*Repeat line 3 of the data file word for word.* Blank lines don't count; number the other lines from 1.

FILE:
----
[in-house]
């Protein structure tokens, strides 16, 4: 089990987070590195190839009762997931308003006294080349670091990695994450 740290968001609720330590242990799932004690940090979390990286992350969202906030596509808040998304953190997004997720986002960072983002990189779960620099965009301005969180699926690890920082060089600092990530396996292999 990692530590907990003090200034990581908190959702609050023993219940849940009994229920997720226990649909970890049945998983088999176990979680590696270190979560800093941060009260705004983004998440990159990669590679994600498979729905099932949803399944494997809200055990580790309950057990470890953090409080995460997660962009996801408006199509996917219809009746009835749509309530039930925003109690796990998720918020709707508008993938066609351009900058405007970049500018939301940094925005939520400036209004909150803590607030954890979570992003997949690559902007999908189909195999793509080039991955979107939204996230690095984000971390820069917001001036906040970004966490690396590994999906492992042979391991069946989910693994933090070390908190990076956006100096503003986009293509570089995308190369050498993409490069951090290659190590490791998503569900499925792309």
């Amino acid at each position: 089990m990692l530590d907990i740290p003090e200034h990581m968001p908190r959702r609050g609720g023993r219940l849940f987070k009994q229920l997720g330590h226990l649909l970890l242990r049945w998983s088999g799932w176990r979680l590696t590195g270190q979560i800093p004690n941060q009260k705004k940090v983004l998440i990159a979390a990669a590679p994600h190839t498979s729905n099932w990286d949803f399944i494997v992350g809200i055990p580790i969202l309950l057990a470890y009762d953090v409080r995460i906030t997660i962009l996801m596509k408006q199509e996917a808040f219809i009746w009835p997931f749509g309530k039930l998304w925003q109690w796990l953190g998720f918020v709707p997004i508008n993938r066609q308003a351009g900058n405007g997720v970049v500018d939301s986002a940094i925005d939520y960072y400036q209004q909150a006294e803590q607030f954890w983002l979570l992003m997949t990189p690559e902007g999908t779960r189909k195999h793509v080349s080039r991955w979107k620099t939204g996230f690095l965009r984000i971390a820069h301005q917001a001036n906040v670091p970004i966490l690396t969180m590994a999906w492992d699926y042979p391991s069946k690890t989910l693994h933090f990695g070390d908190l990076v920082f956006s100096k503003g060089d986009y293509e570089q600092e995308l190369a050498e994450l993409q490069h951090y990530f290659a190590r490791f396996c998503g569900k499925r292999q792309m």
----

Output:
């Amino acid at each position: 089990m990692l530590d907990i740290p003090e200034h990581m968001p908190r959702r609050g609720g023993r219940l849940f987070k009994q229920l997720g330590h226990l649909l970890l242990r049945w998983s088999g799932w176990r979680l590696t590195g270190q979560i800093p004690n941060q009260k705004k940090v983004l998440i990159a979390a990669a590679p994600h190839t498979s729905n099932w990286d949803f399944i494997v992350g809200i055990p580790i969202l309950l057990a470890y009762d953090v409080r995460i906030t997660i962009l996801m596509k408006q199509e996917a808040f219809i009746w009835p997931f749509g309530k039930l998304w925003q109690w796990l953190g998720f918020v709707p997004i508008n993938r066609q308003a351009g900058n405007g997720v970049v500018d939301s986002a940094i925005d939520y960072y400036q209004q909150a006294e803590q607030f954890w983002l979570l992003m997949t990189p690559e902007g999908t779960r189909k195999h793509v080349s080039r991955w979107k620099t939204g996230f690095l965009r984000i971390a820069h301005q917001a001036n906040v670091p970004i966490l690396t969180m590994a999906w492992d699926y042979p391991s069946k690890t989910l693994h933090f990695g070390d908190l990076v920082f956006s100096k503003g060089d986009y293509e570089q600092e995308l190369a050498e994450l993409q490069h951090y990530f290659a190590r490791f396996c998503g569900k499925r292999q792309m």